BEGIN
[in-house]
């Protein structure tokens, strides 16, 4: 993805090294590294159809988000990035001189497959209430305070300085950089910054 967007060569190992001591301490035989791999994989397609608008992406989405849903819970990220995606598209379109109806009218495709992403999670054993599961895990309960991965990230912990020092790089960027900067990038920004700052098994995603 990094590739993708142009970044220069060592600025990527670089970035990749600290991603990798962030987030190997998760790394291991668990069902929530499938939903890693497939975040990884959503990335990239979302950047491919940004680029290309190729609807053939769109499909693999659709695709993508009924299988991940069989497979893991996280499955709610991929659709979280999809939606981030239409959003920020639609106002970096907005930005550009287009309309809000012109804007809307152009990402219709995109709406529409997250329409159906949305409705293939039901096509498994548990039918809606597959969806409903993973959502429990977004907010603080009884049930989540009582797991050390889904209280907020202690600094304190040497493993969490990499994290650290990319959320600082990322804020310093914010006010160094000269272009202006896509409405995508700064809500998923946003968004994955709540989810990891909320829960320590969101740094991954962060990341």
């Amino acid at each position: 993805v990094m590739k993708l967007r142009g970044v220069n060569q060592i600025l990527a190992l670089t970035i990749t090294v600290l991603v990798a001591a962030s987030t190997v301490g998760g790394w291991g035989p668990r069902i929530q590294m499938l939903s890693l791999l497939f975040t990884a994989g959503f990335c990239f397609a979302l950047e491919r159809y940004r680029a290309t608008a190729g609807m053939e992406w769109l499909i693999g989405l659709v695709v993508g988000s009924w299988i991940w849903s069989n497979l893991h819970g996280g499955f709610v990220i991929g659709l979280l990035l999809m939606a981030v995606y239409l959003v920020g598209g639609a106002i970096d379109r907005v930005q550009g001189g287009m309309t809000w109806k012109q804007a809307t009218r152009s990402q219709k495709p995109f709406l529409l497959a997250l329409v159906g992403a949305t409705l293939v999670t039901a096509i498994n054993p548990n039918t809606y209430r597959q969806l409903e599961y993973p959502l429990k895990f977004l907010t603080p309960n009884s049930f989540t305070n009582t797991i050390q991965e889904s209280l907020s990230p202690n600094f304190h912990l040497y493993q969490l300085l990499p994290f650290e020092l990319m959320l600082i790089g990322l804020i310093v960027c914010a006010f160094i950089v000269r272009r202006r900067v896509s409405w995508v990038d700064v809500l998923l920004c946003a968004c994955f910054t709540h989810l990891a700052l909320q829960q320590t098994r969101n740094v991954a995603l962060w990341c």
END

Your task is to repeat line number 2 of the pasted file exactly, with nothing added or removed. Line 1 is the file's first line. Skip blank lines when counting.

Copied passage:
């Protein structure tokens, strides 16, 4: 993805090294590294159809988000990035001189497959209430305070300085950089910054 967007060569190992001591301490035989791999994989397609608008992406989405849903819970990220995606598209379109109806009218495709992403999670054993599961895990309960991965990230912990020092790089960027900067990038920004700052098994995603 990094590739993708142009970044220069060592600025990527670089970035990749600290991603990798962030987030190997998760790394291991668990069902929530499938939903890693497939975040990884959503990335990239979302950047491919940004680029290309190729609807053939769109499909693999659709695709993508009924299988991940069989497979893991996280499955709610991929659709979280999809939606981030239409959003920020639609106002970096907005930005550009287009309309809000012109804007809307152009990402219709995109709406529409997250329409159906949305409705293939039901096509498994548990039918809606597959969806409903993973959502429990977004907010603080009884049930989540009582797991050390889904209280907020202690600094304190040497493993969490990499994290650290990319959320600082990322804020310093914010006010160094000269272009202006896509409405995508700064809500998923946003968004994955709540989810990891909320829960320590969101740094991954962060990341």